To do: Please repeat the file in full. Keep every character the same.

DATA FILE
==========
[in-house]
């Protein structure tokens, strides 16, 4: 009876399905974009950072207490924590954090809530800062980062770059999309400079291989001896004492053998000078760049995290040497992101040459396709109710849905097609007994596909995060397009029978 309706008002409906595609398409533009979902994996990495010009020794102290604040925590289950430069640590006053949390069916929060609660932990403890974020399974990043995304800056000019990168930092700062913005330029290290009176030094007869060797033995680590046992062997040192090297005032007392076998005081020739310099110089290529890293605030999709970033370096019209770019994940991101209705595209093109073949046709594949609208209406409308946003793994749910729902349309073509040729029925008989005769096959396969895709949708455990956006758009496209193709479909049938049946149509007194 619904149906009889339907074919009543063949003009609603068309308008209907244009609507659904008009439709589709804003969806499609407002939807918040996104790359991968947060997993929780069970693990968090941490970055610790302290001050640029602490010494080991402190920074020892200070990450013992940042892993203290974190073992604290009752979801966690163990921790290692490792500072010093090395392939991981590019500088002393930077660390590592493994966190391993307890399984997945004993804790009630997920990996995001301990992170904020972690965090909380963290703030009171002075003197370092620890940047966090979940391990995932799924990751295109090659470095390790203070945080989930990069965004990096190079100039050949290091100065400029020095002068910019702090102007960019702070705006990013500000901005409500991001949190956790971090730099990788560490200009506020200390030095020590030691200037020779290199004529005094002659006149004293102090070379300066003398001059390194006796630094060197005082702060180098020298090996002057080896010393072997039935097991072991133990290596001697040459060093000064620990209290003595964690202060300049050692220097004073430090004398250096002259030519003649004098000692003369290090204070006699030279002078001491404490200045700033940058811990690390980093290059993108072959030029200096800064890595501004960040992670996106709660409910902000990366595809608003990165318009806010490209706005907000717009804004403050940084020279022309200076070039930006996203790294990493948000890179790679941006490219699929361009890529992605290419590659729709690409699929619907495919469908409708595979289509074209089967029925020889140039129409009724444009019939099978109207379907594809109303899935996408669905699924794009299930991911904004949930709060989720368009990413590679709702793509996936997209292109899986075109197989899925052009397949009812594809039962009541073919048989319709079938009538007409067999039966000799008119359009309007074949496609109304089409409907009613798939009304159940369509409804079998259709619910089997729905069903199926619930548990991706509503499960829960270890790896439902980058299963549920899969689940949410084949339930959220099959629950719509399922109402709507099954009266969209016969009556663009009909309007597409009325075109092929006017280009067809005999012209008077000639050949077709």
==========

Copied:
[in-house]
């Protein structure tokens, strides 16, 4: 009876399905974009950072207490924590954090809530800062980062770059999309400079291989001896004492053998000078760049995290040497992101040459396709109710849905097609007994596909995060397009029978 309706008002409906595609398409533009979902994996990495010009020794102290604040925590289950430069640590006053949390069916929060609660932990403890974020399974990043995304800056000019990168930092700062913005330029290290009176030094007869060797033995680590046992062997040192090297005032007392076998005081020739310099110089290529890293605030999709970033370096019209770019994940991101209705595209093109073949046709594949609208209406409308946003793994749910729902349309073509040729029925008989005769096959396969895709949708455990956006758009496209193709479909049938049946149509007194 619904149906009889339907074919009543063949003009609603068309308008209907244009609507659904008009439709589709804003969806499609407002939807918040996104790359991968947060997993929780069970693990968090941490970055610790302290001050640029602490010494080991402190920074020892200070990450013992940042892993203290974190073992604290009752979801966690163990921790290692490792500072010093090395392939991981590019500088002393930077660390590592493994966190391993307890399984997945004993804790009630997920990996995001301990992170904020972690965090909380963290703030009171002075003197370092620890940047966090979940391990995932799924990751295109090659470095390790203070945080989930990069965004990096190079100039050949290091100065400029020095002068910019702090102007960019702070705006990013500000901005409500991001949190956790971090730099990788560490200009506020200390030095020590030691200037020779290199004529005094002659006149004293102090070379300066003398001059390194006796630094060197005082702060180098020298090996002057080896010393072997039935097991072991133990290596001697040459060093000064620990209290003595964690202060300049050692220097004073430090004398250096002259030519003649004098000692003369290090204070006699030279002078001491404490200045700033940058811990690390980093290059993108072959030029200096800064890595501004960040992670996106709660409910902000990366595809608003990165318009806010490209706005907000717009804004403050940084020279022309200076070039930006996203790294990493948000890179790679941006490219699929361009890529992605290419590659729709690409699929619907495919469908409708595979289509074209089967029925020889140039129409009724444009019939099978109207379907594809109303899935996408669905699924794009299930991911904004949930709060989720368009990413590679709702793509996936997209292109899986075109197989899925052009397949009812594809039962009541073919048989319709079938009538007409067999039966000799008119359009309007074949496609109304089409409907009613798939009304159940369509409804079998259709619910089997729905069903199926619930548990991706509503499960829960270890790896439902980058299963549920899969689940949410084949339930959220099959629950719509399922109402709507099954009266969209016969009556663009009909309007597409009325075109092929006017280009067809005999012209008077000639050949077709």